As the battles over the Keystone XL and the Dakota Access pipelines have shown, opposition to new long-term fossil fuel infrastructure projects is growing. Replacing old dangerous pipelines with new ones is not easy—or fast, even if it might reduce risks and carbon emissions.

There is also growing evidence, such as the latest report from the UN's Intergovernmental Panel on Climate Change that instead of a bigger and better pipeline network, the U.S. needs a new energy strategy, aimed at ending reliance on fossil fuels altogether by 2050. The problem is that once pipelines are built, they typically last decades. Building new ones would further lock in dependence on fossil fuels.

A recent poll shows that a majority of Americans support aggressive action on global warming. But smaller numbers back some of the specific policies or actions that might take.

As my research suggests, adopting a more comprehensive and logical process for making decisions could provide a way forward. This process helps communities identify their most important objectives first and then evaluate options according to those specific goals. It's an approach that ensures that what's most important—climate change, jobs and protecting ecosystems, for instance—gets addressed.

It could become handy the next time a state and a corporation tangle over whether or not to replace a big aging pipeline–even when this debate is less contentious than the one about Michigan's Straits of Mackinac.

Douglas Bessette is an assistant professor of community sustainability at Michigan State University.

Disclosure statement: Douglas Bessette does not work for, consult, own shares in or receive funding from any company or organization that would benefit from this article, and has disclosed no relevant affiliations beyond his academic appointment.

Reposted with permission from our media associate The Conversation.

Correction: A previous version of this article mistakenly stated the estimated cost to replace the pipeline to be $500 billion in the third paragraph. The correct figure is $500 million.

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Farms with just one or a handful of different crops encourage fewer species of pollinating and pest-controlling insects to linger, ultimately winnowing away crop yields, according to a new study.

Up to half of the detrimental impacts of the "landscape simplification" that monocropping entails come as a result of a diminished mix of ecosystem service-providing insects, a team of scientists reported Oct. 16 in the journal Science Advances.

Monocrop palm oil plantation Honduras.

SHARE Foundation / Flickr / CC BY-NC 2.0​

"Our study shows that biodiversity is essential to ensure the provision of ecosystem services and to maintain a high and stable agricultural production," Matteo Dainese, the study's lead author and a biologist at Eurac Research in Bolzano, Italy, said in a statement.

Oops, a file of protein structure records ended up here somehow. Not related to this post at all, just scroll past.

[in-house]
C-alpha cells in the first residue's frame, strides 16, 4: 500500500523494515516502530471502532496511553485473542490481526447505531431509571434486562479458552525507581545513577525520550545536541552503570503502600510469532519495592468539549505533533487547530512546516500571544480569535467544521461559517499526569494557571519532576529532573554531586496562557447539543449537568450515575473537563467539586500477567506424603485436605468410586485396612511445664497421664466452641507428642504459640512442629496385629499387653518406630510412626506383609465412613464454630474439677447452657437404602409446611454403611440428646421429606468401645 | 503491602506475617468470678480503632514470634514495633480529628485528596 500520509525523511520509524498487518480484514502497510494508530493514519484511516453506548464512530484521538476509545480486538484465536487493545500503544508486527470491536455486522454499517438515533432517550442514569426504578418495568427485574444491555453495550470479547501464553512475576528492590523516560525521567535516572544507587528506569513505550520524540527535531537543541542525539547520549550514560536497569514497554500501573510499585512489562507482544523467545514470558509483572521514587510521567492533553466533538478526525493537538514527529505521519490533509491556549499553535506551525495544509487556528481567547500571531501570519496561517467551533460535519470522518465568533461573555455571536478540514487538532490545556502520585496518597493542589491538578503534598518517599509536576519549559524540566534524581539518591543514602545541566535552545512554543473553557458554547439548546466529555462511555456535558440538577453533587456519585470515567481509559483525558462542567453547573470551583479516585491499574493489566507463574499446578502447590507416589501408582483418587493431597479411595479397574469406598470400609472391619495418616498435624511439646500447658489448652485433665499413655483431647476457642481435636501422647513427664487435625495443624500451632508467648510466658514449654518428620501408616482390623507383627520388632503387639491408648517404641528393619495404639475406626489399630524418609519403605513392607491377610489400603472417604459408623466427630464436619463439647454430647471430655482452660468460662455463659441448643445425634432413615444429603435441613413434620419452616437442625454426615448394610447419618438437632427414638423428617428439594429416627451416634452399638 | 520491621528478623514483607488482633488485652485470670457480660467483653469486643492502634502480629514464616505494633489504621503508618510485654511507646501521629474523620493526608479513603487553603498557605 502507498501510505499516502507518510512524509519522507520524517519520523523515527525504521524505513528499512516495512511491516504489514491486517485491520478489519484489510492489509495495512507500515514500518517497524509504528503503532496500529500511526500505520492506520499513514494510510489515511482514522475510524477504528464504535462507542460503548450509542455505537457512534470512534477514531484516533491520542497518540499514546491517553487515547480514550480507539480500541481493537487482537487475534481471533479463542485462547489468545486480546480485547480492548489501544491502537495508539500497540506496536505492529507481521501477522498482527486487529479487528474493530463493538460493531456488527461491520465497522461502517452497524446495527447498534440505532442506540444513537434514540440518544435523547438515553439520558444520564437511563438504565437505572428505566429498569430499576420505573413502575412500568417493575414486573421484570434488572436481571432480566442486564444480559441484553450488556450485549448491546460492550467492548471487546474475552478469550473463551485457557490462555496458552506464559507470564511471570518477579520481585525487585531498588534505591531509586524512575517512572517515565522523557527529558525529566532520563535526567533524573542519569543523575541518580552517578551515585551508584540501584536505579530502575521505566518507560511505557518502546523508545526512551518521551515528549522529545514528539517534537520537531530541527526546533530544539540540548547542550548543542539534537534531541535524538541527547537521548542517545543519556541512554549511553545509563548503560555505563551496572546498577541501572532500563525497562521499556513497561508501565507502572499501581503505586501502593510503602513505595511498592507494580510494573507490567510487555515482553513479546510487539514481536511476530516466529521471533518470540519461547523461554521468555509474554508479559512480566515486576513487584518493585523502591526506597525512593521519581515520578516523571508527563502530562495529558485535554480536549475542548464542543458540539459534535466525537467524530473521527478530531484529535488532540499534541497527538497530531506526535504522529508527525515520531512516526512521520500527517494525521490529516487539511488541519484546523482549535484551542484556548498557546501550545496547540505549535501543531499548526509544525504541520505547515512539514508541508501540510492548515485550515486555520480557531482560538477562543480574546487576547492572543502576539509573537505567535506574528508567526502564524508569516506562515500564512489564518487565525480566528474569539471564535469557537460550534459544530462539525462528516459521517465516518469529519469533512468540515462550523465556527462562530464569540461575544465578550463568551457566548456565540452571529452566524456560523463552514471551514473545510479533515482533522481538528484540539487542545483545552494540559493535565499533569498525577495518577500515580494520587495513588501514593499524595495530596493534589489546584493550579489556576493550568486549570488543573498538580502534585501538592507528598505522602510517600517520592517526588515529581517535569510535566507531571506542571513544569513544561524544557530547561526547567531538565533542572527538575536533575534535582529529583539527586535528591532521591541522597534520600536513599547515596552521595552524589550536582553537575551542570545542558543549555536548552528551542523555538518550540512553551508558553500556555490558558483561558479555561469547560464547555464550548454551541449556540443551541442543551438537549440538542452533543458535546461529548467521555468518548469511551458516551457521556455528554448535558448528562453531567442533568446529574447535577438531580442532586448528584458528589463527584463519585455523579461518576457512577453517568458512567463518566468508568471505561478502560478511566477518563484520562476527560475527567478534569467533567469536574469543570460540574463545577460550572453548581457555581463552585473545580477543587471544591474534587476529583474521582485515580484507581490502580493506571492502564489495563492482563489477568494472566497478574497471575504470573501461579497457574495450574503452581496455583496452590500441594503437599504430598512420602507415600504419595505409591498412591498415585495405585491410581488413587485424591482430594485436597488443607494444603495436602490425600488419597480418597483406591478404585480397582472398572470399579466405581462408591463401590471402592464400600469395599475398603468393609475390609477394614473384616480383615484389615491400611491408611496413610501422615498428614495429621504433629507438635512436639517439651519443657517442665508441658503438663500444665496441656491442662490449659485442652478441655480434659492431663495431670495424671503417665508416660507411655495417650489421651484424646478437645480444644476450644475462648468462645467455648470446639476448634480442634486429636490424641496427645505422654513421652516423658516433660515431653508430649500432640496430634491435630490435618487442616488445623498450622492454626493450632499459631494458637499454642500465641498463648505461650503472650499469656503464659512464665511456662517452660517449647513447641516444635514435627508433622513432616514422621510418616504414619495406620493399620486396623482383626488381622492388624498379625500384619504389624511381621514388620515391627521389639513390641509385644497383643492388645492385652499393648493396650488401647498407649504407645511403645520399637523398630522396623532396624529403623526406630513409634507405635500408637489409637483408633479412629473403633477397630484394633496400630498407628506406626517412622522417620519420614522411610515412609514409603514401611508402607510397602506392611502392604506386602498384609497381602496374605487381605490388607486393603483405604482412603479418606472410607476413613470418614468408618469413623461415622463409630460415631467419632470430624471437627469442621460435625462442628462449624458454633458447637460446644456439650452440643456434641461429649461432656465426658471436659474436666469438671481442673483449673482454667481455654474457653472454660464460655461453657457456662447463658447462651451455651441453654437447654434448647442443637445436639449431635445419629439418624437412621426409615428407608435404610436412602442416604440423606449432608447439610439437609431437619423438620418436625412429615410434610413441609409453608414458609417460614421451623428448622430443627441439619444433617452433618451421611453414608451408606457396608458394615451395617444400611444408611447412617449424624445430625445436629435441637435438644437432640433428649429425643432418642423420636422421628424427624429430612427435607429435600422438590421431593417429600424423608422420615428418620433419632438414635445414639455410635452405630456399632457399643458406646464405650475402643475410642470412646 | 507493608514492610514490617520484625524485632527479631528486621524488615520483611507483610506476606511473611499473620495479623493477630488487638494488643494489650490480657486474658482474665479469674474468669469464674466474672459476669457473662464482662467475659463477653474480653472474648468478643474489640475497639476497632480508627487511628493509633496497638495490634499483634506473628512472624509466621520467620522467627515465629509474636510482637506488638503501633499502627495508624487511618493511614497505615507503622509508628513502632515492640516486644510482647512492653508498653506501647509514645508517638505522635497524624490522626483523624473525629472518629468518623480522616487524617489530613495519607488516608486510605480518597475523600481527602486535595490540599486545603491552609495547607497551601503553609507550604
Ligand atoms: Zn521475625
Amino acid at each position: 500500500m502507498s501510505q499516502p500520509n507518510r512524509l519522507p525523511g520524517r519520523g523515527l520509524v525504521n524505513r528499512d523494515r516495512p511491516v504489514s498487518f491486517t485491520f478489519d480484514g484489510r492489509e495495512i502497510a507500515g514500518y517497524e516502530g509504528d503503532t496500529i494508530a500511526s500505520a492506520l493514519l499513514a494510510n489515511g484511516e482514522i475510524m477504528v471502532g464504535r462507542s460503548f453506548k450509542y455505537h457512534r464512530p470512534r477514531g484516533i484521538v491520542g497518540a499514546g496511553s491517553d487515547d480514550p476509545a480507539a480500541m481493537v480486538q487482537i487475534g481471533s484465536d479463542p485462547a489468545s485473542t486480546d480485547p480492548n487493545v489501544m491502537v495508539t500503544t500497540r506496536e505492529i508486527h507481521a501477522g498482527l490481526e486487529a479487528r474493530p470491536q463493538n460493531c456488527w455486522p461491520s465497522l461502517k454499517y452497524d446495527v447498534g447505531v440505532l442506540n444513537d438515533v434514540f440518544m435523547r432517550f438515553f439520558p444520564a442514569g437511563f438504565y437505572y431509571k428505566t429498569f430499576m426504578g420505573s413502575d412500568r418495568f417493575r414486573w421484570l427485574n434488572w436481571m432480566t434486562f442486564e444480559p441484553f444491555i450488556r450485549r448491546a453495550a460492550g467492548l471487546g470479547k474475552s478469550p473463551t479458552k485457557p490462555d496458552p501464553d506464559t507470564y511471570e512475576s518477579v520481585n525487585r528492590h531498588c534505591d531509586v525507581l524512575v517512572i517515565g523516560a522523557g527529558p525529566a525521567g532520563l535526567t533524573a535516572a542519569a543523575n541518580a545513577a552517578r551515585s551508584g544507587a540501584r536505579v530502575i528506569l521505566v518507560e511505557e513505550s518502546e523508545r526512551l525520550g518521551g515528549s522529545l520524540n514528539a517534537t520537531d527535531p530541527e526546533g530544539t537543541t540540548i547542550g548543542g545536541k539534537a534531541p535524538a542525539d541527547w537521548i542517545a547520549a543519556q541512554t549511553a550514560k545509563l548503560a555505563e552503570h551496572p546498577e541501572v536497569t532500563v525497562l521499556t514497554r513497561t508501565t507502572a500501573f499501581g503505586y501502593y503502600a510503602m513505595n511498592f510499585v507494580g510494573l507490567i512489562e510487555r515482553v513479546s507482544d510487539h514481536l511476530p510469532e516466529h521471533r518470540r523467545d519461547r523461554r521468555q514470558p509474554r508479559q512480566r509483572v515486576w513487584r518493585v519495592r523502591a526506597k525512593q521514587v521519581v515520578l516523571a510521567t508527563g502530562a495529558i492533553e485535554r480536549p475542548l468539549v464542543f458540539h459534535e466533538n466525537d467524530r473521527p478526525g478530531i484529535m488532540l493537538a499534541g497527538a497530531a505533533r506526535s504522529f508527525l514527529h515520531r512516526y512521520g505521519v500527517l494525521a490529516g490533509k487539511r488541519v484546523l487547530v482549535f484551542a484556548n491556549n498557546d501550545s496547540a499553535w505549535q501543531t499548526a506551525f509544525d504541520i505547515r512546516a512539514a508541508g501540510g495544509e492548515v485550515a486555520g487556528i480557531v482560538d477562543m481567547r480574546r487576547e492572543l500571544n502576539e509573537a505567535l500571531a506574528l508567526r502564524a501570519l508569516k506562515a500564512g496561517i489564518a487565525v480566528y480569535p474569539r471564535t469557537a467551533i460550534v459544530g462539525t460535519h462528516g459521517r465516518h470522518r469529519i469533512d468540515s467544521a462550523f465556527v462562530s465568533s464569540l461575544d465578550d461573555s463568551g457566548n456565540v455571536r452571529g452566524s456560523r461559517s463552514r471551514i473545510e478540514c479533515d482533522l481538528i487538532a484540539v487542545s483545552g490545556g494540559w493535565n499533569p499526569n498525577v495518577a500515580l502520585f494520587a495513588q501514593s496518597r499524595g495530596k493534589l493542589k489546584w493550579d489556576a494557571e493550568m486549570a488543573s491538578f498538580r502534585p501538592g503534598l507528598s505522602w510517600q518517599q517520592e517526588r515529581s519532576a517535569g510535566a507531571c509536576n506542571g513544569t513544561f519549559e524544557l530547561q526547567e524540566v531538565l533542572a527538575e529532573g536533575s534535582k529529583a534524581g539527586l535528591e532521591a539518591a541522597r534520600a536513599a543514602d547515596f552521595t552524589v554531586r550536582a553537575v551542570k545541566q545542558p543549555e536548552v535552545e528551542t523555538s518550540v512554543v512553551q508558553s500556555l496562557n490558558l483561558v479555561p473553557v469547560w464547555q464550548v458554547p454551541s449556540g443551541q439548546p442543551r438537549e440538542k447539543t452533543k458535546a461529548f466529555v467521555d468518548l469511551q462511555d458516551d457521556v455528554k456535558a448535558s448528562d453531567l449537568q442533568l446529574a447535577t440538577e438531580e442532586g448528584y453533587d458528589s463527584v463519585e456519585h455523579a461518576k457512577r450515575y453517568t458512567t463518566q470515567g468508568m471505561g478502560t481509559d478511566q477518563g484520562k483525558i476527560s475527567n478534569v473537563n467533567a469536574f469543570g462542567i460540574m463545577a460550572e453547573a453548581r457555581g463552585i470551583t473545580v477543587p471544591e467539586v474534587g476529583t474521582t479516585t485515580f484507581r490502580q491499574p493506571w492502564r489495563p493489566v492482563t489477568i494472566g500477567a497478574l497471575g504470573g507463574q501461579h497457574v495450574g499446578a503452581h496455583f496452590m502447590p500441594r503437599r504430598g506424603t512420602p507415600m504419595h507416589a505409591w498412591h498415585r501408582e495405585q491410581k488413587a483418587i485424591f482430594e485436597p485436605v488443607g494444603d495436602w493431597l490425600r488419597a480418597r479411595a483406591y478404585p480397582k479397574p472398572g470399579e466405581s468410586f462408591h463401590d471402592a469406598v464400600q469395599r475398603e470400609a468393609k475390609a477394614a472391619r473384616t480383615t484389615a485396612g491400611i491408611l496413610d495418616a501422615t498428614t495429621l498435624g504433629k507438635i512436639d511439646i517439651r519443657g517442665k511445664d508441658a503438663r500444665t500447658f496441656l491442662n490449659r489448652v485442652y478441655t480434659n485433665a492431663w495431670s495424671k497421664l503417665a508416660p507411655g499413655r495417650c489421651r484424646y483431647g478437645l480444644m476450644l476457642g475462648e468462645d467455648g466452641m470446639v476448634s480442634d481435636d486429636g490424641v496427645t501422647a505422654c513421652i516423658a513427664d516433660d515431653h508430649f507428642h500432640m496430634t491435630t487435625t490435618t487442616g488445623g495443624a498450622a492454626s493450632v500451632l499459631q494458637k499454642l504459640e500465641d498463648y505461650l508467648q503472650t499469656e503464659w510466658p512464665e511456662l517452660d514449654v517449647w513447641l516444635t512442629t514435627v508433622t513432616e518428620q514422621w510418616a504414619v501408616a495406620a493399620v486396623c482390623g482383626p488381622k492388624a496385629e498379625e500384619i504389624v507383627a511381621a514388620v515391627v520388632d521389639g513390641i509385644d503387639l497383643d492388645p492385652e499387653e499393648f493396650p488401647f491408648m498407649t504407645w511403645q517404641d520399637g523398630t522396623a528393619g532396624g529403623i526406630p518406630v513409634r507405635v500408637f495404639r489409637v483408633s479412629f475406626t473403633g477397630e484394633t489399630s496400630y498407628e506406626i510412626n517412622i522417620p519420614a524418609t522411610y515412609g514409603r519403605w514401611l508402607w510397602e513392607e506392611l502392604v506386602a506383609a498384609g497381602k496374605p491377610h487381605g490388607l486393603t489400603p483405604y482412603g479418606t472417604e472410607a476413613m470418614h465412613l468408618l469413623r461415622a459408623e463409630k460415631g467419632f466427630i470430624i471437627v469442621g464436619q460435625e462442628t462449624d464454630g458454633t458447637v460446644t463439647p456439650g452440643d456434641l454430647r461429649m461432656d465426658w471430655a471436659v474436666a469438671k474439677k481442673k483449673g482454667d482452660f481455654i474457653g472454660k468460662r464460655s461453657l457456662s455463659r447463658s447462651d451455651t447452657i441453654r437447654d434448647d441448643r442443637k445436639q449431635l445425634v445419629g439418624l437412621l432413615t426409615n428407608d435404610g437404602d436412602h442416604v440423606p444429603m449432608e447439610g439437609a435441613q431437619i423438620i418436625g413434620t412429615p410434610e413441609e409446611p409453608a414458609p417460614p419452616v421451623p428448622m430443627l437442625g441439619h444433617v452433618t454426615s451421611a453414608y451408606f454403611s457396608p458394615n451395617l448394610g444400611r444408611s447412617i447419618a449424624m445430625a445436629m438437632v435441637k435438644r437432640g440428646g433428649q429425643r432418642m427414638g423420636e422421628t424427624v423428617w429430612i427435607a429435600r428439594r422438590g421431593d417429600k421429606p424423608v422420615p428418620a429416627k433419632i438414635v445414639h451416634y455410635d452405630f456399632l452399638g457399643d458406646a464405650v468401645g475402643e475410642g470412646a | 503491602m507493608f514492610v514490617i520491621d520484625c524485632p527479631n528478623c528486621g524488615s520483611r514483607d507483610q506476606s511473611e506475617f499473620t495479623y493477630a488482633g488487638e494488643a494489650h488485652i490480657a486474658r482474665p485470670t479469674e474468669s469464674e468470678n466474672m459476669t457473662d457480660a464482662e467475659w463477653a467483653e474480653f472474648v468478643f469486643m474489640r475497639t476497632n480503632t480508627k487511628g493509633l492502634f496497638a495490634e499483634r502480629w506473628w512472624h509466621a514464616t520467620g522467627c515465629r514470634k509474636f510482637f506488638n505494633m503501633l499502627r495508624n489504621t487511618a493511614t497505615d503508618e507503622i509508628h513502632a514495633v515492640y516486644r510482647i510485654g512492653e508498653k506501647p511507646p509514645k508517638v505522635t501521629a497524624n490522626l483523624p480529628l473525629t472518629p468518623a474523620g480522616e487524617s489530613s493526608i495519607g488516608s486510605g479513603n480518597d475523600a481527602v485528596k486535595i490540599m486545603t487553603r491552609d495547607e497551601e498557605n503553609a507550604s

It stands to reason that, with declines in the sheer numbers of insects that ferry pollen from plant to plant and keep crop-eating pests under control, these services will wane as well. But until now, it hasn't been clear how monocultures affect the number and mix of these species or how crop yields might change as a result.

Aiming to solve these questions, Dainese and his colleagues pulled together data from 89 studies cutting across a variety of landscapes, from the tropics of Asia and Africa to the higher latitudes of northern Europe. They tabulated the number of pollinating and pest-controlling insects at these sites — both the absolute number of individuals and the number of species — along with an assessment of the ecosystem services the insects provided.

In almost all of the studies they looked at, the team found that a more diverse pool of these species translated into more pollination and greater pest control. They also showed that simplified landscapes supported fewer species of service-providing insects, which ultimately led to lower crop yields.

The researchers also looked at a third measure of the makeup of insect populations — what they called "evenness." In natural ecosystems, a handful of dominant species with many more individuals typically live alongside a higher number of rarer species. The team found as landscapes became less diverse, dominant species numbers dwindled and rare species gained ground. This resulting, more equitable mix led to less pollination (though it didn't end up affecting pest control).

"Our study provides strong empirical support for the potential benefits of new pathways to sustainable agriculture that aim to reconcile the protection of biodiversity and the production of food for increasing human populations," Ingolf Steffan-Dewenter, one of the study's authors and an animal ecologist at the University of Würzburg in Germany, said in the statement.

The scientists figure that the richness of pollinator species explains around a third of the harmful impacts of less diverse landscapes, while the richness of pest-controlling species accounts for about half of the same measure. In their view, the results of their research point to the need to protect biodiversity on and around crops in an uncertain future.

"Under future conditions with ongoing global change and more frequent extreme climate events, the value of farmland biodiversity ensuring resilience against environmental disturbances will become even more important," Steffan-Dewenter said.

Reposted with permission from our media associate Mongabay.